There is a difference here between Tip 3 and Tip 5. Tip 3 is about creating a list. It’s an action plan and serves to declutter and defog your mind.
Tip 5 however, is to prioritise. You do need to create and review your list in order to prioritise it. I think you can (and some of us do) prioritise on the fly but it’s much better to have a concrete list somewhere from which to prioritise. You could do this in a notebook or on your phone. Otherwise, it gets foggy. But the main plan here with prioritising is… letting go.
I cannot stress enough the importance of realising that you simply cannot do it all. If you do decide to do it all, you only fail. You are at risk of losing your balance and your mental faculties. There is not enough time in the day to handle every single aspect you feel you must. And even if you could, should you? Is this how you really want to spend your days? Will you, when you look back on your life, years from now, feel that the actions you took in managing the minutiae of your life were really worth it?
Chances are, if you looked at your life and your choices with a different perspective (I was planning to leave that job and move to another town/ I didnt really care about that anyway/ It doesn’t matter to me, honestly, I dont know why I did that three months ago etc etc) you might find that so many of our choices are tied up with the emotion of the moment. It is this emotion that gets in the way of a proper look at what it is that we face.
If we can look at things in a detached way, it would be clearer what it is that we need to do. It’s not easy to remain detached or unemotional – people who say they do are lying – especially when there are things that concern you. But what you’re trying to do here is not gun for complete detachment. Rather, enough for you to step back and say, I’ve looked at this the right way. I’ve considered all the arguments. Keeping these thoughts front and centre help you, at that time.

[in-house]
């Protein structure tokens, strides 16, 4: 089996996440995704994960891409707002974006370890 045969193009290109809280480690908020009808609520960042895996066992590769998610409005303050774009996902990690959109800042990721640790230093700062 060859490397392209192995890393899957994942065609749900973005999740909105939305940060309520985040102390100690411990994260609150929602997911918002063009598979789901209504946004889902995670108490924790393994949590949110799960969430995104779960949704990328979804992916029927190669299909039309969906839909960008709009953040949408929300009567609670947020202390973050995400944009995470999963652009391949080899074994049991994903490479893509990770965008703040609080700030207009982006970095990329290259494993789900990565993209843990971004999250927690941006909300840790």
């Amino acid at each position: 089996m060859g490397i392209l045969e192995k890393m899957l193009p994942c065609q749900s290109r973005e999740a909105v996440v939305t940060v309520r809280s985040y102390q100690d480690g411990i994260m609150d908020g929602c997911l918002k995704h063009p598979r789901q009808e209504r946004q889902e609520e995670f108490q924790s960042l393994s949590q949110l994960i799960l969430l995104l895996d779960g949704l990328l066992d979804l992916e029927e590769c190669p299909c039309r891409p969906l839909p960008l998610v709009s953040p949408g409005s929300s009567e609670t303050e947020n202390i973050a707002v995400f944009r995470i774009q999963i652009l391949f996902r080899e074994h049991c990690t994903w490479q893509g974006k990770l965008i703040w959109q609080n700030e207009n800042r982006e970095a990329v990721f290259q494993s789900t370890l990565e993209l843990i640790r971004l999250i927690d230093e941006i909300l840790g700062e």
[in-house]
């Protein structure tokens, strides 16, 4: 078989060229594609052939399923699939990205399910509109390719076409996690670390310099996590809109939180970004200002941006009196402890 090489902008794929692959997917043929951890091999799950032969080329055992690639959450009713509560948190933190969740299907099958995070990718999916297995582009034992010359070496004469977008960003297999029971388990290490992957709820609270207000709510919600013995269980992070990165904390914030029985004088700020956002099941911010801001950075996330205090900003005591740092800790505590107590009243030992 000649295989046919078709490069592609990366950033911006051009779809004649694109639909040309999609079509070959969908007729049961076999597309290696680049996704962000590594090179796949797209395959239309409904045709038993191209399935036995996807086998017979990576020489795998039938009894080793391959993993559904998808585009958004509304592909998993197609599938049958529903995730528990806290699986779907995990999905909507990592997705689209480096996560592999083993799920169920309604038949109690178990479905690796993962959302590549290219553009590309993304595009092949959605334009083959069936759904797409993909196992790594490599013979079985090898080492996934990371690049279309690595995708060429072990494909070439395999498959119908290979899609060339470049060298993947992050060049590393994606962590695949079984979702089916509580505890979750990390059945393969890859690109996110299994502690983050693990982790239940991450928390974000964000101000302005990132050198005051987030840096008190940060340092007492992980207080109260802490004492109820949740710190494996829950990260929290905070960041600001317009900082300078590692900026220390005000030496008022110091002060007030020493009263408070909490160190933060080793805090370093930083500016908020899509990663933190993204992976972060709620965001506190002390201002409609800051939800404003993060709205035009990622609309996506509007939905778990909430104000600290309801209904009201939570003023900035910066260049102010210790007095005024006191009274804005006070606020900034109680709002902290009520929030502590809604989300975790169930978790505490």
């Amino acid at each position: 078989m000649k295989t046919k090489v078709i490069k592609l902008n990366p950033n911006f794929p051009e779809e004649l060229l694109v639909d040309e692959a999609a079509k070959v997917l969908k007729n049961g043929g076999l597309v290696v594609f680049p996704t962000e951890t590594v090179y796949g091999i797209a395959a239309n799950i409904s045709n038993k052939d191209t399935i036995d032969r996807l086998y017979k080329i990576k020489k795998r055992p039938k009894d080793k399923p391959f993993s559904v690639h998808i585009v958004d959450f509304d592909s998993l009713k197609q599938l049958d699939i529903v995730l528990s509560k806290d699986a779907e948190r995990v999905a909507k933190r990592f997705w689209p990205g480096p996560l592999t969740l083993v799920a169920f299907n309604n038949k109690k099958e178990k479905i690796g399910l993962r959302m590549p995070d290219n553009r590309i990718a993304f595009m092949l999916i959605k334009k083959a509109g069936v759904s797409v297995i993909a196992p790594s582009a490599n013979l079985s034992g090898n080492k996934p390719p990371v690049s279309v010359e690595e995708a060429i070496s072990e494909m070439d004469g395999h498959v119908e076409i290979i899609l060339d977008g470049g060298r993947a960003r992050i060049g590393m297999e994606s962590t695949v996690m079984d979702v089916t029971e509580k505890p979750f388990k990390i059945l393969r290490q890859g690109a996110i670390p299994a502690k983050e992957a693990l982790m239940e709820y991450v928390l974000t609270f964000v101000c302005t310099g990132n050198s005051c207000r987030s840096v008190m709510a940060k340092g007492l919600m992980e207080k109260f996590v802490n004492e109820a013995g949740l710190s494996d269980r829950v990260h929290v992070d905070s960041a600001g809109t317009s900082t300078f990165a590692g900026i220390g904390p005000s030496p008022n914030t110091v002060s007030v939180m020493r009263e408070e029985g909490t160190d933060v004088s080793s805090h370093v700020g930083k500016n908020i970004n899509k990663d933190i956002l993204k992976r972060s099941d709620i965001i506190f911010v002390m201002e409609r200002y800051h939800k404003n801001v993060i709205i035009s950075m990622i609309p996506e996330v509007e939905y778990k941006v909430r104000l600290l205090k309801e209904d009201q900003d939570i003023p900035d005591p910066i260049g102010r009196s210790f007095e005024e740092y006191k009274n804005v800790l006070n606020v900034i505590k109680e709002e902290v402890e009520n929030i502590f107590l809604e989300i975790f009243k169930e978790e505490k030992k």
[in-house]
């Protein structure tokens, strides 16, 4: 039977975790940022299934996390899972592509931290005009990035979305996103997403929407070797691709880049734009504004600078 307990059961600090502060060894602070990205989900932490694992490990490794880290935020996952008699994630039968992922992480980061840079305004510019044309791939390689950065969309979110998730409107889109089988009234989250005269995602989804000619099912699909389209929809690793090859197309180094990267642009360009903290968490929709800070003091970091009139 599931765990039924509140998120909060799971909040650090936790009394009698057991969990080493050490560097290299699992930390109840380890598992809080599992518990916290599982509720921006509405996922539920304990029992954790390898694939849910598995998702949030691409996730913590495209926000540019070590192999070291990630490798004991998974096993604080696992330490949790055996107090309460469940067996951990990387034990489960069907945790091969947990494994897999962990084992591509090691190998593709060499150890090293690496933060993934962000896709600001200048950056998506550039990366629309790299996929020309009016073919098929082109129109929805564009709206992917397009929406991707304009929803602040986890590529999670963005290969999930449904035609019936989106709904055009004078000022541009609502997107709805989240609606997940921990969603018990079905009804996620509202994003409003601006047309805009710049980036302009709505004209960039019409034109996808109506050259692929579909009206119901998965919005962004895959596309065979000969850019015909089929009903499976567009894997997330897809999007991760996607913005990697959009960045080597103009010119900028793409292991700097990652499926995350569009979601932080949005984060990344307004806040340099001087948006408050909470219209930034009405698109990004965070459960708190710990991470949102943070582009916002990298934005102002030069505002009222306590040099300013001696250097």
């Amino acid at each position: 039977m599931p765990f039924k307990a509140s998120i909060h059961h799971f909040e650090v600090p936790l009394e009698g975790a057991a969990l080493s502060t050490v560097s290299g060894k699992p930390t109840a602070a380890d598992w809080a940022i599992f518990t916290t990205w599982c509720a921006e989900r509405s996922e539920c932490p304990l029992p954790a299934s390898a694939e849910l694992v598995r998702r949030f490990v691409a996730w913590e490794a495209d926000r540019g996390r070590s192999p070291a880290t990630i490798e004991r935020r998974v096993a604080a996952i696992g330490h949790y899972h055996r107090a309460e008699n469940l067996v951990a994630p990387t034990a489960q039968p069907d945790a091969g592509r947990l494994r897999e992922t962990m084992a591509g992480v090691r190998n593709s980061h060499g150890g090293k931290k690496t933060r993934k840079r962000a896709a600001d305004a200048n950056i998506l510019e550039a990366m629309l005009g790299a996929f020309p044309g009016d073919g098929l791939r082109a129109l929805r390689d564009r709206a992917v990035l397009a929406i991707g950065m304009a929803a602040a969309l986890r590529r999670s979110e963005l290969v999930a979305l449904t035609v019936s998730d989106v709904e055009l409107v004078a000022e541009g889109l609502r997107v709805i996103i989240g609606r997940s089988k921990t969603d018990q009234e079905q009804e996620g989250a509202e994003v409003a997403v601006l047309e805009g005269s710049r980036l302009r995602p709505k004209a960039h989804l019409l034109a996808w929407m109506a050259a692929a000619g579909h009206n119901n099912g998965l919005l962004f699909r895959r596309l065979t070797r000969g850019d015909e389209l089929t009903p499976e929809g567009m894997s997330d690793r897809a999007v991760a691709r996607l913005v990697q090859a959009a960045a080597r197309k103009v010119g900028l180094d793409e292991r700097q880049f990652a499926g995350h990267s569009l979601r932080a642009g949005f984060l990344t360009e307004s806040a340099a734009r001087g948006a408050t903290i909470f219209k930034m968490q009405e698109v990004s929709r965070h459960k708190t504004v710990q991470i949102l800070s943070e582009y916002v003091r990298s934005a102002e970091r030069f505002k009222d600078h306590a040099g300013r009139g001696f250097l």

When faced with big decisions or when clouded by stress, what you really need to do is to have a sit first and think. If you fail to do this, then some of the action you take may be three steps of a five step process when a complete rethink may mean scrapping all of the five steps and just doing one step of another completely different process. But you don’t arrive at that unless you stop. And think.
If you prioritise, it should be based on :-
- what you believe you need to spend your time on. You know the 80/20 rule – well, keep that in mind.
- the big picture. Ask yourself what of those things you know you absolutely need to do. What would happen if you didn’t do those things tomorrow? Could you afford to leave it for later or just not do it?
- a decision on what you need to let go. Be brave about it – let some of it go. Some of the smaller things are offshoots of the big issues you need to deal with anyway. So, choosing to focus on the big issues will necessarily take care of the smaller ones.
- it should be based on your fear factor. Yea, I got a hunch about this one. You know what I’m talking about. The stuff you really need to prioritise is the stuff that gets you scared and that you keep postponing. Maybe no one knows about it, but you do! That is a clear indication, in your gut, and in your head, that it is the stuff you need to deal with.
My time/effort/results rule
I read something about this by Stephen Covey when he discussed time management but this rule – I just coined up now. There’s stuff you could spend hours/days on and get x result. Time spent = good work. But is it? Then, there’s stuff you can do that takes a lot of effort and this makes you feel like you’ve really done the good deed because you’ve sweated and pored over it. But have you? That’s the effort factor. What you really need to be brave about is the result factor – what have you got? Did you solve it? Did the problem go away? If the answer is no, then all the time went to waste. You shouldn’t be relieved because you’ve spent the effort, you should be upset because you didnt get the result.
Don’t get me wrong. I applaud effort. I applaud getting up and trying, failing and trying again. But that’s not what I am talking about here. What I am referring to here is when we busy ourselves with stuff and con ourselves into thinking we’ve done the work because of this stuff. This external stuff. What I mean here is when we believe our own lies about the effort we’ve put in… when we settle for the effort taken rather than the results gained.
So, what shall you prioritise tomorrow?
Tip #1. Slow down
Tip #2. Accept what you’re faced with
Tip #3. Create a list. Then make a plan.
Tip #4. Take some time off
Tip #6. Realise what to be grateful for
Tip #8. Do the work
Tip #10. The knowing-doing gap